In his complaint Taylor appears to set forth a denial of due process claim with respect to the confiscation of his personal property. Inmate due process claims arising out of the confiscation of property are judged against settled legal standards. "'[A]n unauthorized intentional deprivation of property" by prison officials does not violate the Due Process Clause 'if a meaningful post-deprivation remedy for the loss is available.'" Monroe v. Beard, 536 F.3d 198, 210 (3d Cir. 2008)(quoting Hudson v. Palmer, 468 U.S. 517, 533 (1984)). "Pre-deprivation notice is not constitutionally required." Id.

In the instant case, Taylor acknowledges in the complaint the availability of a grievance process at SCI-Rockview and states that he fully utilized it. While it is evident that he has filed this action because he is not satisfied with the outcome of that due process, the fact remains that the Pennsylvania Department of Corrections grievance procedure provided Taylor with an adequate post-deprivation remedy. See Lyons v Sec'y of Dep't of Corr., 445 F. App'x 461, 463 (3d Cir. 2011). Furthermore, it is clear that mere dissatisfaction with the outcome received through due process does not equate to a denial of due process. Because the facts alleged by Taylor in the complaint affirmatively reveal that he had an adequate post-deprivation remedy available to him through the grievance system, the complaint fails to state a due process claim upon which relief can be granted and will be dismissed pursuant to 28 U.S.C. § 1915(e)(2)(B)(ii). An appropriate order follows.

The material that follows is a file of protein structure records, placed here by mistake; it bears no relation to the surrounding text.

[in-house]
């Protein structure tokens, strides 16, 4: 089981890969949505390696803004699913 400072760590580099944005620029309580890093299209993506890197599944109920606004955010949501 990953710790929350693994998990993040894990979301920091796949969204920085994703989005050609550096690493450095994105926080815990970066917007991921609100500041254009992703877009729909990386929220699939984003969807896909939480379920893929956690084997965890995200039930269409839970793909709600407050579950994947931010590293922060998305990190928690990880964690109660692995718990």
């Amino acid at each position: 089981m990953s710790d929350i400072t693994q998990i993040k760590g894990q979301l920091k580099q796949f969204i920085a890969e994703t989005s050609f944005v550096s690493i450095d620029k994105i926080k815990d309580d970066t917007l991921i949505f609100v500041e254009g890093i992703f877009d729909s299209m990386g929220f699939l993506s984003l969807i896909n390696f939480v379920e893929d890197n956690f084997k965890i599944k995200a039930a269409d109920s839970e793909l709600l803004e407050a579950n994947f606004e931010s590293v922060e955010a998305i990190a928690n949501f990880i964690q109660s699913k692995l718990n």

CIVIL NO. 1:CV-12-2204

WOODROW TAYLOR, Plaintiff, v. : CAPTAIN EATON, et al., Defendants

(Chief Judge ...